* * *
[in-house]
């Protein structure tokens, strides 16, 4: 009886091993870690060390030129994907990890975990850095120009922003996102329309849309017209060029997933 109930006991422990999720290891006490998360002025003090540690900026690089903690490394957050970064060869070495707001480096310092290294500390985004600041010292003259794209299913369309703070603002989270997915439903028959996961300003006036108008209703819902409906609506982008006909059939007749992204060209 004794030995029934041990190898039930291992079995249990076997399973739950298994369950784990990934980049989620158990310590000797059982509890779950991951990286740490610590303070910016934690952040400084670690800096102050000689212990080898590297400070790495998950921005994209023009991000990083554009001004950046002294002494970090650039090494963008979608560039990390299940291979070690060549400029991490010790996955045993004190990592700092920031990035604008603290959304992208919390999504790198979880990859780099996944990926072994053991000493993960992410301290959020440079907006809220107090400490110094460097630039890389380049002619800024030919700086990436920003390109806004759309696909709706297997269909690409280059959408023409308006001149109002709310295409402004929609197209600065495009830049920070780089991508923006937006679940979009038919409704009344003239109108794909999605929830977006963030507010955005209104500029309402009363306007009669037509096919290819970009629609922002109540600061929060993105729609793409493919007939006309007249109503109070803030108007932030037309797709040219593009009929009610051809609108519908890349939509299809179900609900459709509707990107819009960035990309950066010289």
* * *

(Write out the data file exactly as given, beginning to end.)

[in-house]
């Protein structure tokens, strides 16, 4: 009886091993870690060390030129994907990890975990850095120009922003996102329309849309017209060029997933 109930006991422990999720290891006490998360002025003090540690900026690089903690490394957050970064060869070495707001480096310092290294500390985004600041010292003259794209299913369309703070603002989270997915439903028959996961300003006036108008209703819902409906609506982008006909059939007749992204060209 004794030995029934041990190898039930291992079995249990076997399973739950298994369950784990990934980049989620158990310590000797059982509890779950991951990286740490610590303070910016934690952040400084670690800096102050000689212990080898590297400070790495998950921005994209023009991000990083554009001004950046002294002494970090650039090494963008979608560039990390299940291979070690060549400029991490010790996955045993004190990592700092920031990035604008603290959304992208919390999504790198979880990859780099996944990926072994053991000493993960992410301290959020440079907006809220107090400490110094460097630039890389380049002619800024030919700086990436920003390109806004759309696909709706297997269909690409280059959408023409308006001149109002709310295409402004929609197209600065495009830049920070780089991508923006937006679940979009038919409704009344003239109108794909999605929830977006963030507010955005209104500029309402009363306007009669037509096919290819970009629609922002109540600061929060993105729609793409493919007939006309007249109503109070803030108007932030037309797709040219593009009929009610051809609108519908890349939509299809179900609900459709509707990107819009960035990309950066010289």